Gambling Commission agrees £322,000 package with Betfred for anti-money laundering failures

United Kingdom

On 10 October 2019, the Gambling Commission (“Commission”) announced that it had reached a regulatory settlement with Petfre (Gibraltar) Limited, trading as Betfred ( “Betfred”) in relation to Betfred’s failure to carry out adequate anti-money laundering checks.

Background

The Commission commenced an investigation into Betfred after it was notified that one of Betfred’s customers had been convicted of a £2 million fraud. The customer had opened multiple gambling accounts with a variety of operators in a very short period and had used the proceeds of the fraudulent conduct to make large deposits, incurring significant losses.

During the Commission’s investigation, it was established that the customer had deposited £210,000 of stolen money with Betfred over a 12-day period in November 2017. Of that sum, the customer lost £140,000.

Whilst Betfred had initially followed its policies in requesting source of funds information from the customer on two occasions in November 2017, the customer failed to provide the required information and was able to continue to play. This was caused by a shortcoming in Betfred’s control measures which raised significant concerns about the implementation of Betfred’s anti-money laundering policies and procedures.

The Commission found Betfred’s failure to follow source of funds procedures as part of its anti-money laundering policy to be a contravention of the Commission’s Licence Conditions and Codes of Practice (“LCCP”), specifically:

  • Licence Condition 12.1.1, which requires that operators “conduct an assessment of the risks of their business being used for money laundering and terrorist financing” and “ensure that policies, procedures and controls are implemented effectively”.
  • Ordinary Code Provision 2.1.2, which requires that operators “take into account the Commission’s advice on the Proceeds of Crime Act 2002”.

Betfred accepted shortcomings in the effectiveness of its anti-money laundering policies and procedures and has implemented improvements to prevent such failings reoccurring.

The regulatory settlement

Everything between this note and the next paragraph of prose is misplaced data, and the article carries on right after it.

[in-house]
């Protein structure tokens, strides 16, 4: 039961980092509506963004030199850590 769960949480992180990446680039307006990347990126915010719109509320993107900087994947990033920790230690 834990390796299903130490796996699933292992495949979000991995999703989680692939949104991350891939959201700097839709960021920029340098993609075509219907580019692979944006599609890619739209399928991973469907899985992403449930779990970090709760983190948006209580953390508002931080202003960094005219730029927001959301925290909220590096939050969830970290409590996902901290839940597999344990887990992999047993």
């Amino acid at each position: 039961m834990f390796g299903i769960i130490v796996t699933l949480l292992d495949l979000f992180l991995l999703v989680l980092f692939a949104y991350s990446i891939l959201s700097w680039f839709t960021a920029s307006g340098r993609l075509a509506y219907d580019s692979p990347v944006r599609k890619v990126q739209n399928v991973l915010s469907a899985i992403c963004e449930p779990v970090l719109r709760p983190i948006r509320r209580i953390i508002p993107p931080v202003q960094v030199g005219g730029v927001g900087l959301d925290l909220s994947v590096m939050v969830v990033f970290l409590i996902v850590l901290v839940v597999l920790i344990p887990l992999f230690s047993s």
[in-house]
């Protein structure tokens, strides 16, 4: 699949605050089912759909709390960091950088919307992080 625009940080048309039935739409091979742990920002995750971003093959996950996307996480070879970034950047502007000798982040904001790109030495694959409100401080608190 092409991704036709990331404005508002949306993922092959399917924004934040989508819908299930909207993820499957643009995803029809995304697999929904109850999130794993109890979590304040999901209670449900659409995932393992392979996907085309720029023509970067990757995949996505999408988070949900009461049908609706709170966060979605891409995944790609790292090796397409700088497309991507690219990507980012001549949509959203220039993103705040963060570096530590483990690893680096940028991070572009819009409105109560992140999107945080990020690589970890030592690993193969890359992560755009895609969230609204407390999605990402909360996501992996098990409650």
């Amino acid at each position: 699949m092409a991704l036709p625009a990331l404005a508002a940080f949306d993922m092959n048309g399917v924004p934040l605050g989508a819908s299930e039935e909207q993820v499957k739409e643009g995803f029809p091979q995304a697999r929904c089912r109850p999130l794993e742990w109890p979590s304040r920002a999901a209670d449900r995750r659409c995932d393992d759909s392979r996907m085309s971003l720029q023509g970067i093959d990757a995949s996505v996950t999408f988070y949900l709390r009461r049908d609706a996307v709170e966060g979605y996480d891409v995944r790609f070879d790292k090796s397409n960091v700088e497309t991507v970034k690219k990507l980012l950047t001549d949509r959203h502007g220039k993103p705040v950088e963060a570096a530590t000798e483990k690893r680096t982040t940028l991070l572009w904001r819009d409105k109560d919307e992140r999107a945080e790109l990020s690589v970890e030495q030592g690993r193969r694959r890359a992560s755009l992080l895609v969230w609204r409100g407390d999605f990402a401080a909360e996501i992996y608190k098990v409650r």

As a result of the failings, Betfred has agreed as part of the regulatory settlement to:

  1. return £140,000 to the victim of the customer’s fraudulent conduct;
  2. pay £182,000 to the National Strategy to Reduce Gambling Harms in lieu of a financial penalty; and
  3. contribute £15,168.42 towards the costs of the Commission’s investigation.

In reaching the regulatory settlement, the Commission considered the following factors:

  • Betfred was open and transparent in dealing with the Commission and disclosed material facts in a timely manner;
  • there had been no repeated breaches of a similar nature and the breach was isolated;
  • Betfred demonstrated insight into the breach and had taken action to prevent reoccurrence;
  • Betfred’s failings did not arise from the lack of appropriate anti-money laundering policies, but rather a shortcoming in control measures;
  • the customer was engaged with from a source of funds perspective; and
  • Betfred agreed to divest the gross gambling yield relating to the failings, to contribute to the Commission’s investigative costs and to the publication of a statement by the Commission.

Comment

This regulatory settlement is further evidence of the strict approach to compliance being adopted by the Commission. The payment agreed is significant in circumstances where Betfred’s failings concerned only a single customer and where appropriate policies and procedures were in place (although not implemented effectively). It follows in the footsteps of a regulatory settlement with Platinum Gaming in respect of a single player who had been convicted of a £2 million fraud, in which case Platinum returned £629,420 to the fraudster’s victims and agreed to pay £990,200 in lieu of a financial penalty (you can read more about this here).

In this regard, the fact that the customer was able to gamble such a considerable amount of money in such a short time period appears to have been an aggravating factor. Operators must consider the appropriateness of triggers for source of funds checks, particularly, in the context of preventing customers from gambling substantial sums quickly and with due regard to affordability (as the Commission has set out in its recent guidance on Customer Interaction and latest Enforcement Report and in our article here). This has implications both from anti-money laundering and social responsibility perspectives.

As well as ensuring that anti-money laundering policies are appropriate, operators must carefully monitor whether such policies are fully implemented and effective in practice. There must be suitable control measures in place in order to do so.

The Commission’s public statement detailing the regulatory settlement is accessible here. 

Co-authored by Nora Nigond.